On tourist safety, he said the CEO probably spoke at many places where he had to promote South Africa, so he asked that when he spoke about tourist safety, did he agree that maybe it was time for South Africa to have tourist police? Some other countries were doing this, and it instilled a lot of confidence amongst travellers, not only necessarily for international, but also for domestic tourists. There was a perception that it was not safe travel in certain places, and those barriers needed to be broken down and the culture of travel instilled in every part of the country. He commented that having the Chief Strategy Officer amongst the SAT officials was fortunate, and that they would have to conduct research on the issue of tourist safety as the country was getting bad publicity because of it, even though it may be unwarranted in some cases.
He referred to the recent VAT increase and subsequent high fuel increase, and said that these had certainly impacted on the ability of South Africans to travel. Would it be possible to consider an incentive travel approach, as it had now become very expensive to travel even without looking at the household budget. While he supported SAT’s “Five in Five Strategy,” he was concerned that they would not be able to meet the targets due to external impacts.
On international travel, the presentation had spoken on the issue of visas on arrival, but not so much on the e-visa. The e-visa was certainly something which needed to be celebrated. Currently, there was a pilot project on e-visa run by the Department of Home Affairs, and while SAT could not take charge of this project, it certainly would impact on travel. Regarding marketing, what would SAT be doing once this pilot project had been rolled out? How would they communicate with their key source markets and others on the benefits of e-visas?
The CFO had indicated that SAT spent about 77% of its budget on marketing, which was a lot of money. They got approximately R1 billion, which meant that about R770 million was allocated to marketing. Were the tourism advertisements that were shown on television speaking to actual destination marketing? Were these advertisements showing real experiences in real places and showing the affordability of these experiences? To him, it seemed as though while they were great advertisements, they did not highlight actual destinations that tourists could actually visit. These advertisements were developed by firms which SAT appointed. Perhaps they needs to change their marketing strategy if they wanted to speak to the domestic market, because those advertisements did not show showcase the remote areas such as those in Mpumalanga, where tourists could do homestays, or those in the Northern Cape, where tourists could go on hiking trails, or the Garden Route, with all its adventure tourism hotspots. The advertisements did not even tell the viewer where to visit at the end, they merely said, “Inspiring Places,” with the SAT logo -- which should also be changed. Perhaps SAT officials could comment on this issue because a lot of money was being spent on marketing and it does not seem as though they were getting value for money.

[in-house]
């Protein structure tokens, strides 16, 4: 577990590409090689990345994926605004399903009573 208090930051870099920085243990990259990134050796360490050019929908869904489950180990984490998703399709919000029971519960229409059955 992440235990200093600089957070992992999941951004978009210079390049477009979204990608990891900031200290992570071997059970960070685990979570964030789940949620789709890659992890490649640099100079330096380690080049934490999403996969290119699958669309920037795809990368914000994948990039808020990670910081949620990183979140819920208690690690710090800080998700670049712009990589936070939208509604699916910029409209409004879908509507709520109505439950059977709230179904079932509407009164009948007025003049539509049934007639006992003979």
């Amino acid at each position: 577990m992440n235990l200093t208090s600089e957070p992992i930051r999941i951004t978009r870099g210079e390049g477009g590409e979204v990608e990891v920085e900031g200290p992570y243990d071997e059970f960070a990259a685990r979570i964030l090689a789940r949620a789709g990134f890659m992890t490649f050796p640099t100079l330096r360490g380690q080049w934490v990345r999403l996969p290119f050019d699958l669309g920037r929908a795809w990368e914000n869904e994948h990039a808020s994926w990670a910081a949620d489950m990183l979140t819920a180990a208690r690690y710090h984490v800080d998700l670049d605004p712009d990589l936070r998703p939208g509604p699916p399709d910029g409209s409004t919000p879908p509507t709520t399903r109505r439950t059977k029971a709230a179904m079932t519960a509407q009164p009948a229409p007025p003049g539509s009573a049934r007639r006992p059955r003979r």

Another report had discussed the large amounts of money being spent on consultants. He felt it was important that SAT discuss this information further. How much money were they spending on consultancy? Were they getting value for money? Did they know the type of markets that they wished to entice, and were they communicating with those markets successfully?
He had noticed that some of the SAT board members had not attended any of the board meetings. He remarked that these members were appointed based on their skills and contribution, and it was concerning that some of them did not attend the meetings where they could make these contributions. How was the chairperson of the SAT board intending to handle this?
He said that SAT’s last “Briefing Back” had stated that R5 million had been allocated to domestic tourism, but had been returned to the National Department of Tourism (NDT), given that the sector was struggling with growing domestic tourism. He asked whether this was true and, if so, could SAT explain further on it?
Ms S Nkomo (IFP) referred to the Auditor General’s (AG) report, which she had heard was an unqualified one, but asked to be informed on the two main points which had come up as matters of emphasis. She asked how profound the issues of water, as well as land expropriation without compensation, were on the challenges facing tourism. What was being done to combat these challenges? Even in Europe, people were talking about this issue of expropriating land without compensation and it could be said that it was an issue which all South Africans would like to see being resolved, as it would mean that the qualms of the poor were dealt with.